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This former British Colony in southeastern China is a bucket-list ticking destination choice for many! From the region’s Hong Kong Disneyland, or Ocean Park, for the traveller who’s still a kid inside, to the exciting top-mountain lookout point that is Victoria Peak and of course island getaways like Lamma Island, Lantau Island and Cheung Chau Islet.
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Shopping opportunities abound in Hong Kong with its different forms of shopping regions from The Peak Tower to the street markets of Tung Choi Street or Stanley Markets, the night time markets of Temple Street and Tsim Sha Tsui as well as all the way to Hong Kong’s Central City packed with skyscrapers and multi-storey malls. In addition to shopping, travellers can find a myriad of entertainment options in various districts. Explore the buzzing city of Mong Kok, known for its many food stalls and quirky booths offering visitors everything from clothing to fortune tellers!
If it’s a bit of history and culture you seek, Hong Kong is brimming with old buildings or structures. Visit Lan Kwai Fong to learn about pre-Second World War vendors and businesses who operated there. Check out The Ten Thousand Buddhas Monastery, as well as the Po Lin Monastery for stunning Buddhist statues and architecture.
Disneyland in Hong Kong
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The Peak Tram Car
Panoramic Views of the Glittering Harbour and City Skyscrapers
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The Temple Street Night Market
Shop for Clothing, Souvenirs, Antiques, Jade, and Enjoy Local Cuisine
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The Tsim Sha Tsui Promenade
Walk Along the Waterfront
Starting with a Colonial-era Clock tower, stroll and enjoy to Hung Hom Ferry pierContact Us
The Majestic Buddha at Po Lin Monastery
This Buddhist Monastery was founded in 1906 by Three Monks
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What you need to know
Information and Facts
From its earliest days as a British colony, when China’s Qing dynasty government was defeated in 1842, Hong Kong became part of the international trade and marketplace. A diverse heritage, Hong Kong offers a rich blend of cultures and languages, thanks to its colonial history and its high level of cultural acceptance means that multiple religious places of worship from joss houses to mosques, churches and synagogues are not far from one another.
Hong Kong is mostly a sub-tropical climate with four distinct seasons. Spring is from the months of March to May with an average temperature of 17C – 26C. Summer runs from June to August. with temperatures averaging 26C – 31C. Autumn is from September to November with temperatures within 19C – 28C. Winter temperatures are 12C – 20C (Dec. to Feb.).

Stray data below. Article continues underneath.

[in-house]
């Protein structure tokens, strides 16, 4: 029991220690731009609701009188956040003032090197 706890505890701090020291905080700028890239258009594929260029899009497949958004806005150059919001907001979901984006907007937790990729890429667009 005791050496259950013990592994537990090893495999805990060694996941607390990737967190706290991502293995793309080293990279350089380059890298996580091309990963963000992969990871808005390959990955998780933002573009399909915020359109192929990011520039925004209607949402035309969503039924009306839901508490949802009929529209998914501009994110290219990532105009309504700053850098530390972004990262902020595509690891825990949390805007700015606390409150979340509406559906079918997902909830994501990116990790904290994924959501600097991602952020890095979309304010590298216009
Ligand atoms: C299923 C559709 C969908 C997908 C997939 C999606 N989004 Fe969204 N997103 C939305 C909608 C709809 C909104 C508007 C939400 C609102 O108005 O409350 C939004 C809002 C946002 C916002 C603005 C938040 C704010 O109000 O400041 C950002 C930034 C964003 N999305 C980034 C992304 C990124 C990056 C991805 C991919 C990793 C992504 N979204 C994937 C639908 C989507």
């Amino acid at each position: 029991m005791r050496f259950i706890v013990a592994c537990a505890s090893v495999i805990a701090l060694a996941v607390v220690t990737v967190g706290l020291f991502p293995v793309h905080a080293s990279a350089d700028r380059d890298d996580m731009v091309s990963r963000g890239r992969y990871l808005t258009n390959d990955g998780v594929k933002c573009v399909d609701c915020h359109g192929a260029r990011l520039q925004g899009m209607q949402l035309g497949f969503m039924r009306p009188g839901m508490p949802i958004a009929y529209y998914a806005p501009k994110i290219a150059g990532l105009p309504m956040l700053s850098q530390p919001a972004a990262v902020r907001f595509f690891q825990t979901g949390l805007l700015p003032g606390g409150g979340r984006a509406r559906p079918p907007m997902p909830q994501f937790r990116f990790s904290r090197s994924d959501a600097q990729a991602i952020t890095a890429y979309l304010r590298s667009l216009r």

Hong Kong is generally a safe destination. We recommend all travellers purchase travel insurance. Hong Kong has world-class hospitals providing and any traveller that requires accident and emergency services can seek treatment in the city’s public hospitals for a fee. Regardless if they can pay immediately or not, a patient will always be treated.
While some vaccines may be recommended when travelling around Asia – WHO recommends travellers be up to date with their Tetanus, Diphtheria and Hepatitis A & Hepatitis B shots – there aren’t any known ailments or endemic diseases where there is a need for a particular immunisation required for travel.
In general, prior to departure for any vacation, it’s always best to speak with your physician, who knows your medical history, and can assess any risks involved with your intended destination.
Currency & Customs
The currency in Hong Kong is known as the Hong Kong Dollar. Canadian travellers may enter Hong Kong for up to three months without a visa, provided their Canadian passport is valid a minimum of one month past the date of their return. Visitors must show proof of a return or onward ticket as well as proof that they have adequate funds for the duration of their stay in Hong Kong.
The standard electrical voltage in Hong Kong is 220 volts AC, 50Hz. It is recommended for certain appliances such as hair dryers and straighteners to bring both a plug adapter and converter. For newer electronics such as tablets or smartphones, a plug adapter may only be needed as the voltage could automatically adjust (best to seek advice from an electronic or gadget specialist).
Most the locals speak a dialect of Chinese called Cantonese, although English is widely understood as well. All official signs and public transport announcements are bilingual.